Joining the panel will also be Nada Breik, a Palestinian activist with Students for Palestine who will discuss the current lawfare attempts taking place inside Israel.

Keep in touch with the Coalition Against Israeli Apartheid and Students for Palestine:
Coalition Against Israeli Apartheid:
Website: click here
Facebook: click here

Students for Palestine (Victoria):click here

Monday, September 16, 2013

Twenty years since the Oslo Accords: The Oslo Illusion

Dear friends, 
please find below an excellent article by Palestinian-Australian academic and activist, Adam Hanieh on the twentieth anniversary of the Oslo Accord, its impact and how it has facilitated the normalisation of Israel's occupation and apartheid policies against the Palestinian people.

In solidarity, Kim 

The Oslo Illusion
By Adam Hanieh
Jacobin Magazine, September 2013

Adam Hanieh is a lecturer at the School of Oriental and African Studies (SOAS), University of London and the author of Lineages of Revolt: Issues of Contemporary Capitalism in the Middle East forthcoming from Haymarket Press.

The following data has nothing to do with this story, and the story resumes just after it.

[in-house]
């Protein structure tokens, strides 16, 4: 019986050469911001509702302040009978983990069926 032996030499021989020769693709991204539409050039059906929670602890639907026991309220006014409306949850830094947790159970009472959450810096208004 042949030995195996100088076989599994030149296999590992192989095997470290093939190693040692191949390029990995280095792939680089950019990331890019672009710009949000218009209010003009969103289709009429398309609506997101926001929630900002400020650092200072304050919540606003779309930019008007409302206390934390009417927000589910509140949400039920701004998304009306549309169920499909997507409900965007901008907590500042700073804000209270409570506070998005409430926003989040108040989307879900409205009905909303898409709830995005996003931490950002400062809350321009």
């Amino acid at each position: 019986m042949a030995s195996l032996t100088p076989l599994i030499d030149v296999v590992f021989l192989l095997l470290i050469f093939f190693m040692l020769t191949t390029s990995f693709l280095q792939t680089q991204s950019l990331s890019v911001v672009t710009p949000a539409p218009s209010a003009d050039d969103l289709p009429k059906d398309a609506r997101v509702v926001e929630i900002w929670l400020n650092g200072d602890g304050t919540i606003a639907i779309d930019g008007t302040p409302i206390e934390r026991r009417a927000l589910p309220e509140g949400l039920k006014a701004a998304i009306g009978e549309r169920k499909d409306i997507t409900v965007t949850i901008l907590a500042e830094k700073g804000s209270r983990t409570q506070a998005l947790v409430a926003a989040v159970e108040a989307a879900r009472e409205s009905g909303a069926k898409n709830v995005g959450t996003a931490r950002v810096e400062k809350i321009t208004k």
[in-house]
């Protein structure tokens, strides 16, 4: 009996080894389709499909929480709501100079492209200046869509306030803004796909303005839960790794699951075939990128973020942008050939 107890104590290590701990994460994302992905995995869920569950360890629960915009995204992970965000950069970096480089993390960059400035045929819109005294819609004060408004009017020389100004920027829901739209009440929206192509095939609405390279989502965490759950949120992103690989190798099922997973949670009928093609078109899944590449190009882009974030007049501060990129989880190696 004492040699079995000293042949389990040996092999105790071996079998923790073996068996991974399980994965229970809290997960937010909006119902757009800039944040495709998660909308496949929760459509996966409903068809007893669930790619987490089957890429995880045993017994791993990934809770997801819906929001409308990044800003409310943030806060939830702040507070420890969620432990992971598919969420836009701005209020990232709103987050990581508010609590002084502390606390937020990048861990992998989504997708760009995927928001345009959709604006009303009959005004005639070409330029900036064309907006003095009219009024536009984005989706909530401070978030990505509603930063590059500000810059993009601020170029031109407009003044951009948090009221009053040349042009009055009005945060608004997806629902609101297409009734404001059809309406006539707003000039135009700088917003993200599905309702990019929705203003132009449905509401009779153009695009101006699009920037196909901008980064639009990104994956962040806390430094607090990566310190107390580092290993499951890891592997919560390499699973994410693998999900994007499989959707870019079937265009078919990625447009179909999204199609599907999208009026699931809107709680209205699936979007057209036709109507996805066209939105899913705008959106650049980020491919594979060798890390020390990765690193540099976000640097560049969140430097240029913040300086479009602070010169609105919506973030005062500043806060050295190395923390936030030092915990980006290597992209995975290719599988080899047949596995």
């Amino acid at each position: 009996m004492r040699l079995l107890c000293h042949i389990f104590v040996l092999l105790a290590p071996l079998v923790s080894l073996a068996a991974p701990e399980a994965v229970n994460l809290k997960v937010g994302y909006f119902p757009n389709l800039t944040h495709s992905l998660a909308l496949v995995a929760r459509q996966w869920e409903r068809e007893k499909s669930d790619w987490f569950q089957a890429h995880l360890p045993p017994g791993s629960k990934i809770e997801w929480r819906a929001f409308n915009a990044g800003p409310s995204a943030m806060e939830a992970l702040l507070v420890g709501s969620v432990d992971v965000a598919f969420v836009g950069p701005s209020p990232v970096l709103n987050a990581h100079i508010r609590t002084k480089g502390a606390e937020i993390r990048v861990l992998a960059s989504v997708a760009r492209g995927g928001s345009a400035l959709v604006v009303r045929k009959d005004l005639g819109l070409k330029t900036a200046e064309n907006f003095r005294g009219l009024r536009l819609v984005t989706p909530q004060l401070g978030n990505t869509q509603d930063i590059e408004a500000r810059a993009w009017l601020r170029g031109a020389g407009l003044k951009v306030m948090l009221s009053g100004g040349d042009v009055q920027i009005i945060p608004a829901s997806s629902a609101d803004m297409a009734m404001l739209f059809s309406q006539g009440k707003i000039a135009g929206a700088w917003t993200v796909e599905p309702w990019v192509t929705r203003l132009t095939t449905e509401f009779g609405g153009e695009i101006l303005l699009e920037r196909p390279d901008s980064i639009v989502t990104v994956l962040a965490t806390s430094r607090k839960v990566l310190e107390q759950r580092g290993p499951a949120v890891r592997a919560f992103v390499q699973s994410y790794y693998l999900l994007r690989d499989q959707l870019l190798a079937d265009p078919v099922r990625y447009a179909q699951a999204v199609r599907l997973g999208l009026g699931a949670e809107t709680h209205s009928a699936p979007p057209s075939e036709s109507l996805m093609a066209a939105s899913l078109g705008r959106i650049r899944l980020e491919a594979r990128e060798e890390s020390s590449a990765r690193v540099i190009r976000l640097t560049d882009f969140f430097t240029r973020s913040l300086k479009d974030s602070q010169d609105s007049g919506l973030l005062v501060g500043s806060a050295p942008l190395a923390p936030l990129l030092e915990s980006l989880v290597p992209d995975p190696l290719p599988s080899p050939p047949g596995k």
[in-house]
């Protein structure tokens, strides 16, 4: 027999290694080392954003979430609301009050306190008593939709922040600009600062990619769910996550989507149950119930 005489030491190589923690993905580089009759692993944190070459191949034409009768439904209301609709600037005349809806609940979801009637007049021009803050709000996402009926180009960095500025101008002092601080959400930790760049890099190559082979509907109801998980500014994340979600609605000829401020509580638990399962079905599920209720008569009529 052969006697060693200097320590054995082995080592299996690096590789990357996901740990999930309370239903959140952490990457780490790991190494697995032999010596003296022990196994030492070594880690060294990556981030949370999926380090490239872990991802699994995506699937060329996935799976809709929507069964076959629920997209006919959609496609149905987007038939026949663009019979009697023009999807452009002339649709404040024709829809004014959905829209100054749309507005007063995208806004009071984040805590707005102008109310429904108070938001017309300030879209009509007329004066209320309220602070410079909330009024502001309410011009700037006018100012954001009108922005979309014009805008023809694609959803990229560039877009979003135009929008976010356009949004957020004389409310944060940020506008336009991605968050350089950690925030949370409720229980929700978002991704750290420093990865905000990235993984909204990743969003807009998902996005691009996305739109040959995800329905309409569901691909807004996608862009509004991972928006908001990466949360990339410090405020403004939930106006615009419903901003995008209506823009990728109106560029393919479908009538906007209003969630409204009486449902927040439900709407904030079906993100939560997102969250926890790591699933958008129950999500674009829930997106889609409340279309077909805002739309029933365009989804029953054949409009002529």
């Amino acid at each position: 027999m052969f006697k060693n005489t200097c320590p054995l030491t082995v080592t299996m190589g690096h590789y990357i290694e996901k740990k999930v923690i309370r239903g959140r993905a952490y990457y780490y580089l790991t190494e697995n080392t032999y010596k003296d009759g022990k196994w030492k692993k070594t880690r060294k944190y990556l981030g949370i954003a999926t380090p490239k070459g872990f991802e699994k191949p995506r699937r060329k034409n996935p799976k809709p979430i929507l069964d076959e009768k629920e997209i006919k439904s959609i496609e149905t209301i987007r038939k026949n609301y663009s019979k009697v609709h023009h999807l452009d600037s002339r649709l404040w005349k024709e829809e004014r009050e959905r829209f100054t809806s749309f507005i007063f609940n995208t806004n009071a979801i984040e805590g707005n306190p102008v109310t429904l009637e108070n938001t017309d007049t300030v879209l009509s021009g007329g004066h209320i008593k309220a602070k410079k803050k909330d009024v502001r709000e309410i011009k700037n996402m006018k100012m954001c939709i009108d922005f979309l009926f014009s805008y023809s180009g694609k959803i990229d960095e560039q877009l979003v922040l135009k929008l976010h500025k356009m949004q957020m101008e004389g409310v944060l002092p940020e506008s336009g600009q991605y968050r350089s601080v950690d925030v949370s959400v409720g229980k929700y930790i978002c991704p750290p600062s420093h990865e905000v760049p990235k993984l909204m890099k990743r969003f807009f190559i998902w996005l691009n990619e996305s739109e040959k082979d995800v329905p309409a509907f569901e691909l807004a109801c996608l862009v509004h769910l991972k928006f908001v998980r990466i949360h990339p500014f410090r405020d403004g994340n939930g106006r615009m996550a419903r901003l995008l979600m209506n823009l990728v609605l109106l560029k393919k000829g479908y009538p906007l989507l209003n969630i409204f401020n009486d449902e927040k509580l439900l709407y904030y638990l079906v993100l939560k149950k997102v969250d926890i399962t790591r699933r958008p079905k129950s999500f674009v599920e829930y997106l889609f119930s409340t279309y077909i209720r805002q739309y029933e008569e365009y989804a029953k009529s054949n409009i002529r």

The Oslo Accords weren't a failure for Israel - they served as a fig leaf to consolidate and deepen its control over Palestinian life.

This year marks the twentieth anniversary of the signing of the Oslo Accords between the Palestine Liberation Organization (PLO) and the Israeli government. Officially known as the Declaration of Principles on Interim Self-Government Arrangements, the Oslo Accords were firmly ensconced in the framework of the two-state solution, heralding “an end to decades of confrontation and conflict,” the recognition of “mutual legitimate and political rights,” and the aim of achieving “peaceful coexistence and mutual dignity and security and … a just, lasting and comprehensive peace settlement.”

Its supporters claimed that under Oslo, Israel would gradually relinquish control over territory in the West Bank and Gaza Strip, with the newly established Palestinian Authority (PA) eventually forming an independent state there. The negotiations process, and subsequent agreements between the PLO and Israel, instead paved the way for the current situation in the West Bank and Gaza. The Palestinian Authority, which now rules over an estimated 2.6 million Palestinians in the West Bank, has become the key architect of Palestinian political strategy. Its institutions draw international legitimacy from Oslo, and its avowed goal of “building an independent Palestinian state” remains grounded in the same framework. The incessant calls for a return to negotiations — made by US and European leaders on an almost daily basis — harken back to the principles laid down in September 1993.